To properly answer your question would require seeing how the trust was set up and what the trustee's instructions are. You can also set up your own account, or even better, a revocable trust, into which the sum is wired. Without seeing the actual trust, a meaningful answer is difficult. Generally speaking, though, there is nothing in a garden-variety trust account that would prevent the trustee from making the sole beneficiary the account owner.
Carol Johnson Law Firm, P.A. : (727) 647-6645 : email@example.com : Wills, Trusts, Real Property, Probate, Special Needs: Information provided here is anecdotal and should not be relied upon or considered legal advice. Every matter is different and answers given here are general in nature and may not reflect current Florida law at the time you are reading this posting. Please contact me if you feel you need additional assistance with your matter.
Without reading the Trust document an attorney will not be able to provide guidance on this matter. I will caution you about taking action without consulting an attorney first as you may become personally liable for breaching your fiduciary duty.
Call a local estate attorney to have the trust reviewed as soon as possible.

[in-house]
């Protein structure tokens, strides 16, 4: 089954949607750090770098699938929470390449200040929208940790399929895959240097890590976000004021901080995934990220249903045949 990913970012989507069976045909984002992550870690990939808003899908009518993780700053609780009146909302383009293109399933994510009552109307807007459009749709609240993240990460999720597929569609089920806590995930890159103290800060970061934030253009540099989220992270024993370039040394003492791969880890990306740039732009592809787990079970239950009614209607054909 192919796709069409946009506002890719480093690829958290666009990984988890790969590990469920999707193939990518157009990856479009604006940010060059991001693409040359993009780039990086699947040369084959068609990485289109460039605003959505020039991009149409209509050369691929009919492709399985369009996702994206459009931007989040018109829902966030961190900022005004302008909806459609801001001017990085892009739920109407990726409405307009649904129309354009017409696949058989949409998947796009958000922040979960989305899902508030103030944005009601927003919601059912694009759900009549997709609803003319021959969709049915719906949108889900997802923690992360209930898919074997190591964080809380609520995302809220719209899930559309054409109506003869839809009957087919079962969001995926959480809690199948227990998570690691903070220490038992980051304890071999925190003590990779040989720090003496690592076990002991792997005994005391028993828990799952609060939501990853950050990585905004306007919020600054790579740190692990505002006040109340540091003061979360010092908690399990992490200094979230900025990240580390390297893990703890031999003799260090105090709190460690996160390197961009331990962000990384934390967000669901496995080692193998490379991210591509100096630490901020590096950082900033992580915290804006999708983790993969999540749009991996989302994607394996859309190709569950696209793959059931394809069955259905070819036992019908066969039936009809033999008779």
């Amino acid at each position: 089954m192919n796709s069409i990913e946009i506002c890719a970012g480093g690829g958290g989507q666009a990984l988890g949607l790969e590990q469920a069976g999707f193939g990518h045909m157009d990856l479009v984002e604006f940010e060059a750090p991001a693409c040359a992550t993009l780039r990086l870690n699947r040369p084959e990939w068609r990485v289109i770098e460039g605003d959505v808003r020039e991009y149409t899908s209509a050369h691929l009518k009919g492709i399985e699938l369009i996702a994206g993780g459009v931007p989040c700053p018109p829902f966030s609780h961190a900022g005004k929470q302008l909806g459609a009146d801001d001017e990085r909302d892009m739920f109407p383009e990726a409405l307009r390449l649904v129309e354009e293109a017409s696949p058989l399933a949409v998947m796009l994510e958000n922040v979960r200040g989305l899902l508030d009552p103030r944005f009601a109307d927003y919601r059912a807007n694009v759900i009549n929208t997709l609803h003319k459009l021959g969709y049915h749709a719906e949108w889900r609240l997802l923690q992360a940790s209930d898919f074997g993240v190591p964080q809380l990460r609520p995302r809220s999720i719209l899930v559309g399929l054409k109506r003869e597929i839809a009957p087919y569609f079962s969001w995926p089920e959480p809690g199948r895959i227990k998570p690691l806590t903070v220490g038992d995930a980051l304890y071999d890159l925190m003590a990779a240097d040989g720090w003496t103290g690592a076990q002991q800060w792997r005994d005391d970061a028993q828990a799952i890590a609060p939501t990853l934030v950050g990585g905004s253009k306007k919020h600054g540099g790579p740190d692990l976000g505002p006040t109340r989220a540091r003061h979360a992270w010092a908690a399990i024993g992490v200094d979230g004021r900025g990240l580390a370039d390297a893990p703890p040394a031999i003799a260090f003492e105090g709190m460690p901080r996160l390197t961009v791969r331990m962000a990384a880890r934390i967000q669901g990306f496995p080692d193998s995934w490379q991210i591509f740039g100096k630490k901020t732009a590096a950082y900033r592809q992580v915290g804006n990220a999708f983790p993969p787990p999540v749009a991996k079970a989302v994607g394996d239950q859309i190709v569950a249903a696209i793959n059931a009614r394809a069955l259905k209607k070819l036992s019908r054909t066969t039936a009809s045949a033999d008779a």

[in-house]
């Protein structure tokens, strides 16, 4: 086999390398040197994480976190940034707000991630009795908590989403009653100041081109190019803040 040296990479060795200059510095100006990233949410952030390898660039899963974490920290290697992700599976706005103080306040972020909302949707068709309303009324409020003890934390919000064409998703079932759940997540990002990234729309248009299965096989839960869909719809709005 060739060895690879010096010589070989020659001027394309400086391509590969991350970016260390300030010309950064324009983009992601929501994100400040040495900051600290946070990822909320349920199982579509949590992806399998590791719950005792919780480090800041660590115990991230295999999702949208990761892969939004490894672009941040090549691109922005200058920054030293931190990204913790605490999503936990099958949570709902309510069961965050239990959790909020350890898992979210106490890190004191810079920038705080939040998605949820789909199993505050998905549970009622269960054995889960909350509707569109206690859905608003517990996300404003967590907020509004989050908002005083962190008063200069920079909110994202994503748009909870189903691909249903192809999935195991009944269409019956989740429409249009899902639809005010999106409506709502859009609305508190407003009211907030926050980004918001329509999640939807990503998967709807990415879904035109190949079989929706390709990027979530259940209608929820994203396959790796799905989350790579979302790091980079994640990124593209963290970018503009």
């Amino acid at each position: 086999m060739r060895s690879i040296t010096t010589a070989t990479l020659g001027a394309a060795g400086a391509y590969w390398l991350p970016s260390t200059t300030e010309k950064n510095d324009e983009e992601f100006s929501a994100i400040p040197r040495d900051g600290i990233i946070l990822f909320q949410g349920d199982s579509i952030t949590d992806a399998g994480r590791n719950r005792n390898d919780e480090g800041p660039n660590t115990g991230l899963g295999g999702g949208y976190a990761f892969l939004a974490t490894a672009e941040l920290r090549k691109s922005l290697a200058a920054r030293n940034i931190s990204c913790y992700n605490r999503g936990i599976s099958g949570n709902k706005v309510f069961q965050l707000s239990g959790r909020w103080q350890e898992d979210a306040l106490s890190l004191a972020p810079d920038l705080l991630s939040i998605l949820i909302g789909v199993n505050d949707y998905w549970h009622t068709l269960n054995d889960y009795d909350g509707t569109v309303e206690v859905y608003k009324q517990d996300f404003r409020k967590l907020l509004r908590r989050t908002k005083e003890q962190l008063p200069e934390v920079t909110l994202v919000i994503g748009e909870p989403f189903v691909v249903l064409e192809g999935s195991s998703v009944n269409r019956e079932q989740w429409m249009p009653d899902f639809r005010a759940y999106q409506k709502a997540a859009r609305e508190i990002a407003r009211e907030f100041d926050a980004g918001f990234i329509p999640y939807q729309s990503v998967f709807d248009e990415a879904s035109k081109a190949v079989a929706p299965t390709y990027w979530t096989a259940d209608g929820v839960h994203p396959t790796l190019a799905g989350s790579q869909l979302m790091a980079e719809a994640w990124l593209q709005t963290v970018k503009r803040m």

This answer is provided for informational purposes only, does not constitute legal advice, and does not create an attorney-client relationship. Florida Attorney practicing in areas of Estate Planning, Elder Law, Trusts, Probate, Guardianship, and Business Law. The information provided is for educational purposes and not intended to provide legal advice or to create an attorney client relationship. Please contact me at firstname.lastname@example.org or call my office, 727) 471-0039, should you like to discuss your Florida legal matter further. Actual legal advice can only be provided after completing a comprehensive consultation in which all of the relevant facts are discussed and reviewed.
A trust attorney would need to review the language of the trust to determine if what you suggest is permissible. That being said, if you are the trustee and you consult with an attorney, that is a legitimate expense that would be paid by the trust. As you stated there is a substantial amount of money involved, it is worthwhile to be sure that the distribution is handled properly.
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